- Britain had suffered from a period of economic hardship because of the American non-importation agreements
- MPs were disillusioned with the constant changes of ministry
- 1768 was a year of bad harvests, food shortages and high prices. There was severe unemployment and a bad winter.
- the Spitalfields silk weavers had rioted before the election
- seamen had gone on strike in London, Tyneside, Hull.
There was widespread distress in the country but particularly in London. Wilkes stood as MP for a London borough and lost because it was controlled by a magnate, so he moved on to the Middlesex County Election. Middlesex was extremely democratic (given 18th century situation) because most of London's artisans, 40/- freeholders, small landowners and craftsmen lived there. These men were very strong supporters of 'Wilkes the Liberator'. Wilkes won easily on a reform platform and seems to have been intent on provoking the government into action.
George III and Grafton had two choices:
- let Wilkes take his seat (and therefore admit defeat)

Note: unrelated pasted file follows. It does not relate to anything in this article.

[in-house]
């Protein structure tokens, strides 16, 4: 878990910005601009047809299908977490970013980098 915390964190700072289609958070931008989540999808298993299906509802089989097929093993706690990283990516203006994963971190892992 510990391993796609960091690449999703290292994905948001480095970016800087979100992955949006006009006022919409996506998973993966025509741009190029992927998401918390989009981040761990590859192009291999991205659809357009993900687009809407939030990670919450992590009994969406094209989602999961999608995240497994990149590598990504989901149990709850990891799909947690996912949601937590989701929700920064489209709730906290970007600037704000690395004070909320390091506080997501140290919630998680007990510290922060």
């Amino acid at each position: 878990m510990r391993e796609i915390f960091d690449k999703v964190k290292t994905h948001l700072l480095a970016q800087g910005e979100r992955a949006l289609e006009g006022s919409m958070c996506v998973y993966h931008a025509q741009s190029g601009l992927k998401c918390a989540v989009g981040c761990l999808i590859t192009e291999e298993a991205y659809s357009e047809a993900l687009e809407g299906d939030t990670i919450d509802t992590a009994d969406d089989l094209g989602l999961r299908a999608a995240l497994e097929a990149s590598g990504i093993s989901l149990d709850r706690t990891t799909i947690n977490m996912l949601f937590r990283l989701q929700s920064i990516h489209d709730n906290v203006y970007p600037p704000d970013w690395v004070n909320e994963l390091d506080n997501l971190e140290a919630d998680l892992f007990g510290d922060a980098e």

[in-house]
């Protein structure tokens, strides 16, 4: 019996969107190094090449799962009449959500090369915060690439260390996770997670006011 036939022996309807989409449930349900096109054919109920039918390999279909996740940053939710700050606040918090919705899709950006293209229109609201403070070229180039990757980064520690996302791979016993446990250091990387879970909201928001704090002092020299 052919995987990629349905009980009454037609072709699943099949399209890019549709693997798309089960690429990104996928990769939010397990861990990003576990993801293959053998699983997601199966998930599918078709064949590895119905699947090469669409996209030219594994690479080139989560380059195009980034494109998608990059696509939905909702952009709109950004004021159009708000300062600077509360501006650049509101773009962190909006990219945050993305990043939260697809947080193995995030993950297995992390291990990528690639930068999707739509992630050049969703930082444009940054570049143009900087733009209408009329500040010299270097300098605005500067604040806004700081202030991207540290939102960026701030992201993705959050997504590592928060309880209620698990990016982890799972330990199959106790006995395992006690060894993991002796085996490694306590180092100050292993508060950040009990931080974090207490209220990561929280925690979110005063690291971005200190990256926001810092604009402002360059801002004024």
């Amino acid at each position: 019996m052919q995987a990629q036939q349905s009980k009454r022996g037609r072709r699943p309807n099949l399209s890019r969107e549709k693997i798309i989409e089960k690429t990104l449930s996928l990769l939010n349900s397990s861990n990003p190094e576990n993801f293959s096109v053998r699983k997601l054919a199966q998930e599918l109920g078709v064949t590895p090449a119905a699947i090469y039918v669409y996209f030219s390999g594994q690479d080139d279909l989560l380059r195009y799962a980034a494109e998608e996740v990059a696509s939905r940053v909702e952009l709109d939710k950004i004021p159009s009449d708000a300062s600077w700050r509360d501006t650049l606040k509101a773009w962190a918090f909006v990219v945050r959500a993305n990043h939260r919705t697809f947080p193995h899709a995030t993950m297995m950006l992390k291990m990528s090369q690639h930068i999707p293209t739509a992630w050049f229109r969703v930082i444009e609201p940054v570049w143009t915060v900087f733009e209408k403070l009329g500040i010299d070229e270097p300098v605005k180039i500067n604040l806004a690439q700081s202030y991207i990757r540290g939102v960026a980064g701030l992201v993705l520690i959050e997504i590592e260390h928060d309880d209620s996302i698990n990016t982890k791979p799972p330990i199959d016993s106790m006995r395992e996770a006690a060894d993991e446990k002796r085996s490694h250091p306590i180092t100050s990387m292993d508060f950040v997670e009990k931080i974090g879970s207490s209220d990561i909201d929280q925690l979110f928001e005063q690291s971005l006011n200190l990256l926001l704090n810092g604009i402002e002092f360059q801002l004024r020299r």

- arrest Wilkes for debts, pornography, duelling on the old outlawry charge.
Wilkes pre-empted the government and forced the Warden of the King's Bench prison to gaol him for the poem "Essay on Woman". He said that he wanted to stand trial to:
- establish his right to stand as MP
- establish his good character
He also wanted to present parliament with a fait accompli. The Court found Wilkes guilty of debts and outlawry, ordered him to pay a £1,000 fine and sentenced him to twenty-two months imprisonment. In Wilkes' case, the judicature supported Crown and parliament. A mob gathered on St. George's Fields, outside the prison, because the people thought that Wilkes had been arrested by the unpopular government. Troops were called out to control rioters but were beaten and stoned. Shots were fired and six rioters were killed. The event became known as the "Massacre of St. George's Field". Wilkes became became a hero and a 'martyr to the cause' and a defender of liberties because he attacked the government.